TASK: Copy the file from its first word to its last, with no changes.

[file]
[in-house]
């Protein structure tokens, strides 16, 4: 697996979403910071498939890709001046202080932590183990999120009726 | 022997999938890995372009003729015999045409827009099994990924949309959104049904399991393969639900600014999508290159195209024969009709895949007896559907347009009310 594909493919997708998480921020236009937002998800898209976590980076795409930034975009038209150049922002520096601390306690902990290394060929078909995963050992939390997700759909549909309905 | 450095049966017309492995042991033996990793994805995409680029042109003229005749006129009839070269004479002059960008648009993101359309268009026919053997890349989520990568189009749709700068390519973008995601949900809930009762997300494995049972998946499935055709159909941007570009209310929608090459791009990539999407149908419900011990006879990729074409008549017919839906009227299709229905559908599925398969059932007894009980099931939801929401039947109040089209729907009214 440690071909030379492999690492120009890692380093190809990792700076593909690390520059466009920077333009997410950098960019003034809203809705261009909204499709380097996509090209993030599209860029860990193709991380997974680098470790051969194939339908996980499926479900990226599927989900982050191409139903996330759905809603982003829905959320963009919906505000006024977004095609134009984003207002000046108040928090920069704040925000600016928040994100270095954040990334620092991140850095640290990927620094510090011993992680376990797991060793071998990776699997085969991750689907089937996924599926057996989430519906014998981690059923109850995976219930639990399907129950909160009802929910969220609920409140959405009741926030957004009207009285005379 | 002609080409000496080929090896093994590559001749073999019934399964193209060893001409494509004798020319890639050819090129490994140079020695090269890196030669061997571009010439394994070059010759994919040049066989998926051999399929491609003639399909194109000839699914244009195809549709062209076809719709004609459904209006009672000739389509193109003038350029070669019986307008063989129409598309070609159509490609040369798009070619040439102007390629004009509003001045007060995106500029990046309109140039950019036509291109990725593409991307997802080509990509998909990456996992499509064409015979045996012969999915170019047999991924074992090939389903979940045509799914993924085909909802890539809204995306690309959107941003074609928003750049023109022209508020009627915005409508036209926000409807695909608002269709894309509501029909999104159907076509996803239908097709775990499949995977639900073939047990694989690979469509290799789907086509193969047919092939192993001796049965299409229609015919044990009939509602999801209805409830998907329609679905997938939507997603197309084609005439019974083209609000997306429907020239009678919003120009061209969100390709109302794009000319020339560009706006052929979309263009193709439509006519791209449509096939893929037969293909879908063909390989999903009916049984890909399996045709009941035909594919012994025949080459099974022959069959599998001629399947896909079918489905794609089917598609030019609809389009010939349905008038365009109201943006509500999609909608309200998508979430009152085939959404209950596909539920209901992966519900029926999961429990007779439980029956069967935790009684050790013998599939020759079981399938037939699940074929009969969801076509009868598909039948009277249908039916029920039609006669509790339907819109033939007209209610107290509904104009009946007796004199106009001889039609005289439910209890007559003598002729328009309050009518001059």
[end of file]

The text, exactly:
[in-house]
């Protein structure tokens, strides 16, 4: 697996979403910071498939890709001046202080932590183990999120009726 | 022997999938890995372009003729015999045409827009099994990924949309959104049904399991393969639900600014999508290159195209024969009709895949007896559907347009009310 594909493919997708998480921020236009937002998800898209976590980076795409930034975009038209150049922002520096601390306690902990290394060929078909995963050992939390997700759909549909309905 | 450095049966017309492995042991033996990793994805995409680029042109003229005749006129009839070269004479002059960008648009993101359309268009026919053997890349989520990568189009749709700068390519973008995601949900809930009762997300494995049972998946499935055709159909941007570009209310929608090459791009990539999407149908419900011990006879990729074409008549017919839906009227299709229905559908599925398969059932007894009980099931939801929401039947109040089209729907009214 440690071909030379492999690492120009890692380093190809990792700076593909690390520059466009920077333009997410950098960019003034809203809705261009909204499709380097996509090209993030599209860029860990193709991380997974680098470790051969194939339908996980499926479900990226599927989900982050191409139903996330759905809603982003829905959320963009919906505000006024977004095609134009984003207002000046108040928090920069704040925000600016928040994100270095954040990334620092991140850095640290990927620094510090011993992680376990797991060793071998990776699997085969991750689907089937996924599926057996989430519906014998981690059923109850995976219930639990399907129950909160009802929910969220609920409140959405009741926030957004009207009285005379 | 002609080409000496080929090896093994590559001749073999019934399964193209060893001409494509004798020319890639050819090129490994140079020695090269890196030669061997571009010439394994070059010759994919040049066989998926051999399929491609003639399909194109000839699914244009195809549709062209076809719709004609459904209006009672000739389509193109003038350029070669019986307008063989129409598309070609159509490609040369798009070619040439102007390629004009509003001045007060995106500029990046309109140039950019036509291109990725593409991307997802080509990509998909990456996992499509064409015979045996012969999915170019047999991924074992090939389903979940045509799914993924085909909802890539809204995306690309959107941003074609928003750049023109022209508020009627915005409508036209926000409807695909608002269709894309509501029909999104159907076509996803239908097709775990499949995977639900073939047990694989690979469509290799789907086509193969047919092939192993001796049965299409229609015919044990009939509602999801209805409830998907329609679905997938939507997603197309084609005439019974083209609000997306429907020239009678919003120009061209969100390709109302794009000319020339560009706006052929979309263009193709439509006519791209449509096939893929037969293909879908063909390989999903009916049984890909399996045709009941035909594919012994025949080459099974022959069959599998001629399947896909079918489905794609089917598609030019609809389009010939349905008038365009109201943006509500999609909608309200998508979430009152085939959404209950596909539920209901992966519900029926999961429990007779439980029956069967935790009684050790013998599939020759079981399938037939699940074929009969969801076509009868598909039948009277249908039916029920039609006669509790339907819109033939007209209610107290509904104009009946007796004199106009001889039609005289439910209890007559003598002729328009309050009518001059």